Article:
Robinson Cano is an excellent player. After Chase Utley, he's probably the best second baseman in baseball. Kinsler or Pedroia can and have had better seasons, but Cano has been better overall and there is not one player other than Utley I'd rather have at the position. The fact that he plays a premium position makes his production even better than it is, and that will still be true in 2010. However, he's now batting 5th for the Yankees. It doesn't matter what position he plays, they need production relative to 5th hitters (and really all hitters), not production relative to second baseman. The extent to which he can do that is going to be big for the Yankees this year. They need Cano to replace Matsui. For that reason he's their most important hitter in my opinion.

9 comments:

Anonymous said...

PF

I think that Cano is obviously important to the Yankee equation, but I think that Jeter is actually the key guy this year.

And that's because he's getting to the point where he's going to be 36 this year. And of all the players in the majors, only Ken Griffey Jr. is as accomplished as Jeter and also beyond the reach of steroid whispers as Jeter is. Therefore, Jeter is going to likely age more naturally than say, Barry Bonds (who hit 73 homers at 36 and had five consecutive 45+ homer seasons from age 35-39. If anyone every asks you if he used steroids, you don't even need to mention that he gained sixty pounds of muscle between the ages of 26 and 36. Just mention those stats). Eventually Derek Jeter is going to be an average baseball player. Maybe it won't happen until he's 42, but that's unlikely.

And I'm not saying it's going to happen this year. But it is going to happen. And if it does happen this year the Yankee offense is going to take a hit, because it would mean that the Yankees really are getting diminished production at the 1 and 2 spots (say what you want about Curtis Granderson, but he's not as good as Johnny Damon).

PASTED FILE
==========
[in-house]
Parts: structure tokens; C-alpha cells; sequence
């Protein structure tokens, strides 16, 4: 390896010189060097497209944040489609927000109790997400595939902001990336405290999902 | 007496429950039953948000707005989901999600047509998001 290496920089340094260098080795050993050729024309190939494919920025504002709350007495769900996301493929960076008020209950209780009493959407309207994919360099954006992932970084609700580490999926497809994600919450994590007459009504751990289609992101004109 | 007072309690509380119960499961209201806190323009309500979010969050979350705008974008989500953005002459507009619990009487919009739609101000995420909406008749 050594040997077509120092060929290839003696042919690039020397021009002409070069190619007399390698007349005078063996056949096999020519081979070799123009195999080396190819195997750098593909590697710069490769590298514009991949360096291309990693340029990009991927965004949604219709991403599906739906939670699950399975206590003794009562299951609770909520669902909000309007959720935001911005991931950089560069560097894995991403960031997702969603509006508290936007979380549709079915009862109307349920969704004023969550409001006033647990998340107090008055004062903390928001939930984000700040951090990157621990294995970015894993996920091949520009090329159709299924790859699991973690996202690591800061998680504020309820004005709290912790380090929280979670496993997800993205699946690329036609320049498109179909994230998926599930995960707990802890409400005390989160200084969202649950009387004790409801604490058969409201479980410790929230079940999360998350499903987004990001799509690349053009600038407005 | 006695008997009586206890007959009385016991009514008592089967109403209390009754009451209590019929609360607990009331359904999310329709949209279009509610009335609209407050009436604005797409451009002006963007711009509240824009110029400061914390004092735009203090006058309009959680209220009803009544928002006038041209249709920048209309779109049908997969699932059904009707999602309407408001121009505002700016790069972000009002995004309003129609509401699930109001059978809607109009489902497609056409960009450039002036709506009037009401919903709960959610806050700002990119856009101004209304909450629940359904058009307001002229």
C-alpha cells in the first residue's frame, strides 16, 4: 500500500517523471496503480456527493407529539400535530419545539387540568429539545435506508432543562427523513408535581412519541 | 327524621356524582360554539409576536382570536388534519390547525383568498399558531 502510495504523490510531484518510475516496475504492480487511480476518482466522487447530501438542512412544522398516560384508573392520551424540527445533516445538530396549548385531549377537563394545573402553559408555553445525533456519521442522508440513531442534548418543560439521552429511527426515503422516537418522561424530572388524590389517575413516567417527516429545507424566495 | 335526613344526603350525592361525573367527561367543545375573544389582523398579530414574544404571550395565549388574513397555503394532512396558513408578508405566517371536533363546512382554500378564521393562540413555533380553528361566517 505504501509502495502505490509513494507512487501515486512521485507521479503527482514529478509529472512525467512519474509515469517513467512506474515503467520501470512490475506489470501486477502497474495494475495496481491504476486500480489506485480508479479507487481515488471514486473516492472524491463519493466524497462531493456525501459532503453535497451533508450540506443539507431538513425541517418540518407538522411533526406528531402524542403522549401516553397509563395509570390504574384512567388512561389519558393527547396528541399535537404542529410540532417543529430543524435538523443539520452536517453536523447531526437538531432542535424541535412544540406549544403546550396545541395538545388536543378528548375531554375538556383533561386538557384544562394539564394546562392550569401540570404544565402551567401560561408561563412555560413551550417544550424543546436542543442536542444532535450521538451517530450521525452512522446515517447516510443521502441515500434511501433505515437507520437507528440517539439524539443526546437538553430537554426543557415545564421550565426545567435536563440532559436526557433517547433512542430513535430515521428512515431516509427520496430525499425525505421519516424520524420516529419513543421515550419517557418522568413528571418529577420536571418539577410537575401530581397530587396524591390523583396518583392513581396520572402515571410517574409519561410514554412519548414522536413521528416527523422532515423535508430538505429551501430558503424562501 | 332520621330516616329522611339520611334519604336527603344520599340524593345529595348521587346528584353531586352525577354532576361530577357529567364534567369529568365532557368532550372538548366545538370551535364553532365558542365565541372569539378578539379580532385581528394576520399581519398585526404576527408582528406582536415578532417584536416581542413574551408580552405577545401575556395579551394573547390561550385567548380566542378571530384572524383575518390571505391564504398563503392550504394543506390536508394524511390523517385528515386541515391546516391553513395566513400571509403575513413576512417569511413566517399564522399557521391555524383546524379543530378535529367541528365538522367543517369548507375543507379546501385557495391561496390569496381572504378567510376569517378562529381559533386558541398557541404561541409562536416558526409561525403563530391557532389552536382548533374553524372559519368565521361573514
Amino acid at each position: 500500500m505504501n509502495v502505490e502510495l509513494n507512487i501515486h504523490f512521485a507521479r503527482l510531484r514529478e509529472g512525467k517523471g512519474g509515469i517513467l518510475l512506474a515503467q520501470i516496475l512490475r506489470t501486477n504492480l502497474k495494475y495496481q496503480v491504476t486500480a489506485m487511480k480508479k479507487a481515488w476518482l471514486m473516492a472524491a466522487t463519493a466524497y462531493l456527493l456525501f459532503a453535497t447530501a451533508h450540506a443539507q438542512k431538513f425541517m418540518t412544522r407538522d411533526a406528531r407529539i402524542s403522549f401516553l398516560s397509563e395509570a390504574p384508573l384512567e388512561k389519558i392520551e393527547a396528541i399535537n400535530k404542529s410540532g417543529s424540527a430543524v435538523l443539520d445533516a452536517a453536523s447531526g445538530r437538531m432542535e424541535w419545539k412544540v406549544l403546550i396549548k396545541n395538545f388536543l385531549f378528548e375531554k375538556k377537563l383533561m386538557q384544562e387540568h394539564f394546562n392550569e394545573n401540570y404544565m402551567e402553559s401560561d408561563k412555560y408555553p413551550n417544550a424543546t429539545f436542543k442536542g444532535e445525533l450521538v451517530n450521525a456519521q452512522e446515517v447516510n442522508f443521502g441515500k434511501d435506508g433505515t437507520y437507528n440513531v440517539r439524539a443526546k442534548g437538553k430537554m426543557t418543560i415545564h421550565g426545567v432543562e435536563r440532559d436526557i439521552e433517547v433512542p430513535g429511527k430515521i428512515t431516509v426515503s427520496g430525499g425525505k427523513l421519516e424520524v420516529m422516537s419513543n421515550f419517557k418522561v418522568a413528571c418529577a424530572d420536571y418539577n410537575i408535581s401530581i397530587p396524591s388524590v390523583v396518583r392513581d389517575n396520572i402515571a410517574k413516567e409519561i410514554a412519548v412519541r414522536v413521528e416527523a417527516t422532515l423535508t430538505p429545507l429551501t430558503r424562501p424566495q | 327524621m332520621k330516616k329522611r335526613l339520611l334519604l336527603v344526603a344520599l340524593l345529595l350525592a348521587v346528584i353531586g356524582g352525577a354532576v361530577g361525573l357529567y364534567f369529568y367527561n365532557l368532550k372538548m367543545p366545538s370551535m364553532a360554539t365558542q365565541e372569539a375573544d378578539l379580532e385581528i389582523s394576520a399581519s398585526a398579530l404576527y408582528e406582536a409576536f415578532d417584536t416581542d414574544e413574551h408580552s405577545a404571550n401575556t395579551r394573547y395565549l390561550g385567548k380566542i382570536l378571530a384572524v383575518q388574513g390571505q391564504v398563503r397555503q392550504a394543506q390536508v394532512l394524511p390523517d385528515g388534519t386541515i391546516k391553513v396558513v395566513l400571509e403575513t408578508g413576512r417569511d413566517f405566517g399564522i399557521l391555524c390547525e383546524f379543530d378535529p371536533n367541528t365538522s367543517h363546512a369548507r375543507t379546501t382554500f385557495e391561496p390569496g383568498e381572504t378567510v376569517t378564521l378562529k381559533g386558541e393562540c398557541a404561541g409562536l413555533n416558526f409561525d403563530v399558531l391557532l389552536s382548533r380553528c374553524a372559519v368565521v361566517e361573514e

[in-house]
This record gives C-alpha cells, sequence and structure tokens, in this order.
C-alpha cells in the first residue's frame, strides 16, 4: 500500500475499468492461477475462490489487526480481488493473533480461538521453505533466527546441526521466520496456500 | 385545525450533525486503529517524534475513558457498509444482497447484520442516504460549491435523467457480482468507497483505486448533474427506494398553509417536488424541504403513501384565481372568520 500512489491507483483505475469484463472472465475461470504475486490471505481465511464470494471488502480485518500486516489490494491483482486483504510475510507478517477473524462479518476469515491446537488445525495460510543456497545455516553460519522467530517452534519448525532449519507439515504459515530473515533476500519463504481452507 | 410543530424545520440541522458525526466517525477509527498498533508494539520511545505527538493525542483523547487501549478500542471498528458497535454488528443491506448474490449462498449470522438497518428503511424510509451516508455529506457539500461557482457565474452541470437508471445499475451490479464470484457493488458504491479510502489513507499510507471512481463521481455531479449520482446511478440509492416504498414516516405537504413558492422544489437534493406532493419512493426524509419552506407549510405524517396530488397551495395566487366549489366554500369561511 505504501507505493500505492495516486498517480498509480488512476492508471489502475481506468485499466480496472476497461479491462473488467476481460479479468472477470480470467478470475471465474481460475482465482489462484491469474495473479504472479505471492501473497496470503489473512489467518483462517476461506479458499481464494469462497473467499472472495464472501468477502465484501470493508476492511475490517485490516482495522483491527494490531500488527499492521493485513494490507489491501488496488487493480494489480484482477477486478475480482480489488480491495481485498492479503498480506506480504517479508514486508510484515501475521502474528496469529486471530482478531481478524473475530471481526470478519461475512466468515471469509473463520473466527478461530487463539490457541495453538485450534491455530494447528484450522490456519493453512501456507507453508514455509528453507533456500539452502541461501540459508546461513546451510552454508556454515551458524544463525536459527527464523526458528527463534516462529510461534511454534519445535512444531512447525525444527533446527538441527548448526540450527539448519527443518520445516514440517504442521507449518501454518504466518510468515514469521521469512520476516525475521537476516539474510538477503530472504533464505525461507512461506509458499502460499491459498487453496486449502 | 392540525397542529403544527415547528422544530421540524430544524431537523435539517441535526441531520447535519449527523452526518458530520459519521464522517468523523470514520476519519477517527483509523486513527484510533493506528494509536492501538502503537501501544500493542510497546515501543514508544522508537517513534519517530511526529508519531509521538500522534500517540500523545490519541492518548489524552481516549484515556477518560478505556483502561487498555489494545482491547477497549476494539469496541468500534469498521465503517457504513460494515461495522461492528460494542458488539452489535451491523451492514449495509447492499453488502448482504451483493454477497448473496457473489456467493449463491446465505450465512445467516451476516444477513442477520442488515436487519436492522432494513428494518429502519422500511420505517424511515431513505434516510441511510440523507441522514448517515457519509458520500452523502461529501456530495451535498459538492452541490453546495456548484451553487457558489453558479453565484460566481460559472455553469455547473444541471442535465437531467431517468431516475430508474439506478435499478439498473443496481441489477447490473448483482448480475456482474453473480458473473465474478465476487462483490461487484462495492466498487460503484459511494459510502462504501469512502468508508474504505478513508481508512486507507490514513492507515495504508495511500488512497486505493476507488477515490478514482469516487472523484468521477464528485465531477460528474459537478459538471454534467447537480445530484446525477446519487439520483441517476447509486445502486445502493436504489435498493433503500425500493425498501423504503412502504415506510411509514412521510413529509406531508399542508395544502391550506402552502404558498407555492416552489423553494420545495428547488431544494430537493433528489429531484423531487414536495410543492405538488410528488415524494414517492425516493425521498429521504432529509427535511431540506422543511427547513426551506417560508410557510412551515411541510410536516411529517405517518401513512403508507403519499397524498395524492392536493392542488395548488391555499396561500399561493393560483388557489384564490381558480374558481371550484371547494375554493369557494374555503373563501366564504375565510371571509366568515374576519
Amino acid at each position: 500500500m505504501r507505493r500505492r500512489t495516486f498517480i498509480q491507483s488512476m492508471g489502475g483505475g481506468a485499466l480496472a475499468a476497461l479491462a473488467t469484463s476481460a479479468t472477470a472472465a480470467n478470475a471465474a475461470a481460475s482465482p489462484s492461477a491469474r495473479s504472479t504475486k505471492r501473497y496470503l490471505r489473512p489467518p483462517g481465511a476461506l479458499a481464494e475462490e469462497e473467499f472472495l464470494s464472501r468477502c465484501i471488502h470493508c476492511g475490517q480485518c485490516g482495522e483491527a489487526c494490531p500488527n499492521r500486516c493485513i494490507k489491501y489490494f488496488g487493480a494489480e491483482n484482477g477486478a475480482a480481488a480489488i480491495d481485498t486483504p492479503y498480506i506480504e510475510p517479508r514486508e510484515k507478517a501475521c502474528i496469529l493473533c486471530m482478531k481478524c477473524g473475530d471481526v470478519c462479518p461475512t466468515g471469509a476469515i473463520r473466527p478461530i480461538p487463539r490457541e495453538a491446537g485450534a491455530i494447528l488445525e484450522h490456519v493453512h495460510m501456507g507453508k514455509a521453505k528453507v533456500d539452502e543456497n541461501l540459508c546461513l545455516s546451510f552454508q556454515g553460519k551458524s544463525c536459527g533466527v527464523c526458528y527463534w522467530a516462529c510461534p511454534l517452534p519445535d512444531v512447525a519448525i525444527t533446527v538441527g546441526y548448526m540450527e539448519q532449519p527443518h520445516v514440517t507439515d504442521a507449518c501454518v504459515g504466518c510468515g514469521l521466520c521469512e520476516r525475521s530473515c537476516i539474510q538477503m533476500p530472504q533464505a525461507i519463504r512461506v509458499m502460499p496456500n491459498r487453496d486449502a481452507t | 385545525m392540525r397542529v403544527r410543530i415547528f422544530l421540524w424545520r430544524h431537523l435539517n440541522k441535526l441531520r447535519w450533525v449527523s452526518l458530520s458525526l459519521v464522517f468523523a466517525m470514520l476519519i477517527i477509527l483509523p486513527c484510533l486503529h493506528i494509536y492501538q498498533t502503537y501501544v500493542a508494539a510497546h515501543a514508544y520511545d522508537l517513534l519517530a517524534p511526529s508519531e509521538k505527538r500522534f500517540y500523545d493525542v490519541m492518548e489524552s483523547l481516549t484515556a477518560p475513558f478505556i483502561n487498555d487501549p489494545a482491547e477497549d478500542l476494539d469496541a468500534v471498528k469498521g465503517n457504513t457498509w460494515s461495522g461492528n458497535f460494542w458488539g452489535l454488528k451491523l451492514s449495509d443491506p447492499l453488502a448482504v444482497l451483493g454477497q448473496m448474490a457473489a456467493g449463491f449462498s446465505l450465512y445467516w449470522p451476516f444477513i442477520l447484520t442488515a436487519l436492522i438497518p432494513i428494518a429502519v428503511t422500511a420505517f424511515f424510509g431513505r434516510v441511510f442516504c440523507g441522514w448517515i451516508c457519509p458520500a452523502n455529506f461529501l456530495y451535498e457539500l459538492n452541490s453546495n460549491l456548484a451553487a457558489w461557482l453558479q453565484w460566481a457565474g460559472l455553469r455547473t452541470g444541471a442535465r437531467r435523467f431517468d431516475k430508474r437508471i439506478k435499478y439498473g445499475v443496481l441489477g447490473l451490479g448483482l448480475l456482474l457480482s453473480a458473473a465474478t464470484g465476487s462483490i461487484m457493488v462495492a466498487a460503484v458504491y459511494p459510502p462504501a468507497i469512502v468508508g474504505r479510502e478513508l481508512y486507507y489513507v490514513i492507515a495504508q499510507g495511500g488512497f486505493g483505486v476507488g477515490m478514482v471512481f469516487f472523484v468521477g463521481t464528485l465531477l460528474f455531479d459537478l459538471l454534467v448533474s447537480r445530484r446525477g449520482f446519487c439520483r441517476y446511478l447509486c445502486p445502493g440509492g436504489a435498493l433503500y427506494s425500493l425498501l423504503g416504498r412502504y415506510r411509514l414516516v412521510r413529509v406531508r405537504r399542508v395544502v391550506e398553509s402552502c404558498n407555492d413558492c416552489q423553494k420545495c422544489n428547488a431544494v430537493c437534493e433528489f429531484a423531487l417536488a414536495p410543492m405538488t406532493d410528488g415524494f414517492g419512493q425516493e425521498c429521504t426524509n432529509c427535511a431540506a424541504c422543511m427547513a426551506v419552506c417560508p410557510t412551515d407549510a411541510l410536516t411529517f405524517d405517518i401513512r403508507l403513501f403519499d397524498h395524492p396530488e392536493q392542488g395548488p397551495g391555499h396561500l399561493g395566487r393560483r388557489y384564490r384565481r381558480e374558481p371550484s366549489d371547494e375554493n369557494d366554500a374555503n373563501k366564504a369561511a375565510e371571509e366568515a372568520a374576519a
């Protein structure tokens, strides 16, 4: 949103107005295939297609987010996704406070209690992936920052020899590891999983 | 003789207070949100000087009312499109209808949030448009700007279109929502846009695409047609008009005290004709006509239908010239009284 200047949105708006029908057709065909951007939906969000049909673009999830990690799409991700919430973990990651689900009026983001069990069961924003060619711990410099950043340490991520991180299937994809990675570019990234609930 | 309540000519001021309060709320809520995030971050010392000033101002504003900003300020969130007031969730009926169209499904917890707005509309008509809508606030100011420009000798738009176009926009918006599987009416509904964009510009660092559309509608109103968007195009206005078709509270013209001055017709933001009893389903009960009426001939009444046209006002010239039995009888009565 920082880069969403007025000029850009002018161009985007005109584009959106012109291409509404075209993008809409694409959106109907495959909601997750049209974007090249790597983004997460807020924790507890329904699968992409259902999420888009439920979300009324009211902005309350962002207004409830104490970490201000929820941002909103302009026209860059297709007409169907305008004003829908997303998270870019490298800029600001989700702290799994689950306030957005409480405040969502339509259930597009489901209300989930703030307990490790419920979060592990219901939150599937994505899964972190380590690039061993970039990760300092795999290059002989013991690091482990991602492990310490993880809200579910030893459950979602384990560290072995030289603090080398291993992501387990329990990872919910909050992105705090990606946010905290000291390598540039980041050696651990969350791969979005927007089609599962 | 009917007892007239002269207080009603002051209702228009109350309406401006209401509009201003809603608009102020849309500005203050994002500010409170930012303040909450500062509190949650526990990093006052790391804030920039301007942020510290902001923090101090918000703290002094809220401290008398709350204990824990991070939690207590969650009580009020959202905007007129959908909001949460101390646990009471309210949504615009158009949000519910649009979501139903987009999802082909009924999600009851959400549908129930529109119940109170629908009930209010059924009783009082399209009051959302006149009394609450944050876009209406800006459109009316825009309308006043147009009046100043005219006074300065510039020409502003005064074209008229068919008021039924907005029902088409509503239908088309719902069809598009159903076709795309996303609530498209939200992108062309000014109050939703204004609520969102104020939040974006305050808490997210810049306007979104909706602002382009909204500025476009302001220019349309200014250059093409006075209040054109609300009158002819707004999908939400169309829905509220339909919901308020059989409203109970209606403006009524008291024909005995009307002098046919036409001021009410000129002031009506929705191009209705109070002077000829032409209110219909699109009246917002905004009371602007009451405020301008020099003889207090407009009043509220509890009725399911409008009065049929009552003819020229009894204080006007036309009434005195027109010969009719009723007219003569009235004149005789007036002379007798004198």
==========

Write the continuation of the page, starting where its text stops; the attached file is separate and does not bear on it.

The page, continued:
However, if Jeter keeps doing what he does, then I don't know how much it will matter if the Yankees get top-notch numbers from the 5-7 guys. Look at the 2007 Red Sox. JD Drew was their 5 hole guy. And he was awful. But it didn't matter because Pedroia and Youkilis got on all the time in front of Manny and Ortiz. The Yankees are looking at the same situation this year. If Granderson and Jeter get on at about a .380 clip in front of Teixeira and Rodriguez then you and I and Kaplan can bat 5,6,7 and the Yankees will still score 850 runs this year.

--the Gunn

Patrick said...

gunn -

first, and i wouldn't expect you to know this because girardi hasn't "officially" announced it yet, but nick johnson is going to bat second, as that's where he's been anytime the yankees have run their A lineup out this spring. to your point about getting on base in front of teixeira and rodriguez, i would guess the thinking is having a guy with the second highest obp in baseball behind pujols last year is going to be a really good thing. i think you can make a strong case for granderson, and i do think it has the potential to be fluid, but it will be johnson for now, and his obp will help bring up the average obp from the 1/2 spots from jeter/damon, even if jeter does regress as discussed below.

you can also add rivera, pettitte, and posada to your analysis in terms of older guys on the yankees. if we take injuries out of the equation - because even though you are more likely to get injured as you age with the shape these guys keep themselves in they aren't that more or less likely than anyone to get injured - these are the yankees that are reaching fall of a cliff at any moment in production stages.